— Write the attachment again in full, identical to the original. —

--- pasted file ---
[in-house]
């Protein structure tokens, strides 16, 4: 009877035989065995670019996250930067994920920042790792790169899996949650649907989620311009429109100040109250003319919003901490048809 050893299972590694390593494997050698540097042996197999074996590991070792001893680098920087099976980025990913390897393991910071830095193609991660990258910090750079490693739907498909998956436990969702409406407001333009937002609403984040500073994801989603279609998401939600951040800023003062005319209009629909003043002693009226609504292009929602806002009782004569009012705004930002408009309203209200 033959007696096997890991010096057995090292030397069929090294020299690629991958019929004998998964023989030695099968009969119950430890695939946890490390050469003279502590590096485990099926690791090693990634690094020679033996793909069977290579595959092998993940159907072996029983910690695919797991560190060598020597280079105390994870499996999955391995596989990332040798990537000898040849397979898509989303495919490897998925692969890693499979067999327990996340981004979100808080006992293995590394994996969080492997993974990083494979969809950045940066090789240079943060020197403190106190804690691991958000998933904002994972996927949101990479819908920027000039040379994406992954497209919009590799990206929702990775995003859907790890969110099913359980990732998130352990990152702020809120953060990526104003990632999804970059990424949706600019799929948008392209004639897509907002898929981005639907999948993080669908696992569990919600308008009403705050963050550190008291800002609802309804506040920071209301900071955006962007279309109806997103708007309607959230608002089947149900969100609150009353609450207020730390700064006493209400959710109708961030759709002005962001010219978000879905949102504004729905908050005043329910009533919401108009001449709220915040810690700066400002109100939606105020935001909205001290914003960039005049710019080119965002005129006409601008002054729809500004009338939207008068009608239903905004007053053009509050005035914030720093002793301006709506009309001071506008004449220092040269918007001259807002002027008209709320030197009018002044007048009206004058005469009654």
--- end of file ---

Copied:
[in-house]
């Protein structure tokens, strides 16, 4: 009877035989065995670019996250930067994920920042790792790169899996949650649907989620311009429109100040109250003319919003901490048809 050893299972590694390593494997050698540097042996197999074996590991070792001893680098920087099976980025990913390897393991910071830095193609991660990258910090750079490693739907498909998956436990969702409406407001333009937002609403984040500073994801989603279609998401939600951040800023003062005319209009629909003043002693009226609504292009929602806002009782004569009012705004930002408009309203209200 033959007696096997890991010096057995090292030397069929090294020299690629991958019929004998998964023989030695099968009969119950430890695939946890490390050469003279502590590096485990099926690791090693990634690094020679033996793909069977290579595959092998993940159907072996029983910690695919797991560190060598020597280079105390994870499996999955391995596989990332040798990537000898040849397979898509989303495919490897998925692969890693499979067999327990996340981004979100808080006992293995590394994996969080492997993974990083494979969809950045940066090789240079943060020197403190106190804690691991958000998933904002994972996927949101990479819908920027000039040379994406992954497209919009590799990206929702990775995003859907790890969110099913359980990732998130352990990152702020809120953060990526104003990632999804970059990424949706600019799929948008392209004639897509907002898929981005639907999948993080669908696992569990919600308008009403705050963050550190008291800002609802309804506040920071209301900071955006962007279309109806997103708007309607959230608002089947149900969100609150009353609450207020730390700064006493209400959710109708961030759709002005962001010219978000879905949102504004729905908050005043329910009533919401108009001449709220915040810690700066400002109100939606105020935001909205001290914003960039005049710019080119965002005129006409601008002054729809500004009338939207008068009608239903905004007053053009509050005035914030720093002793301006709506009309001071506008004449220092040269918007001259807002002027008209709320030197009018002044007048009206004058005469009654």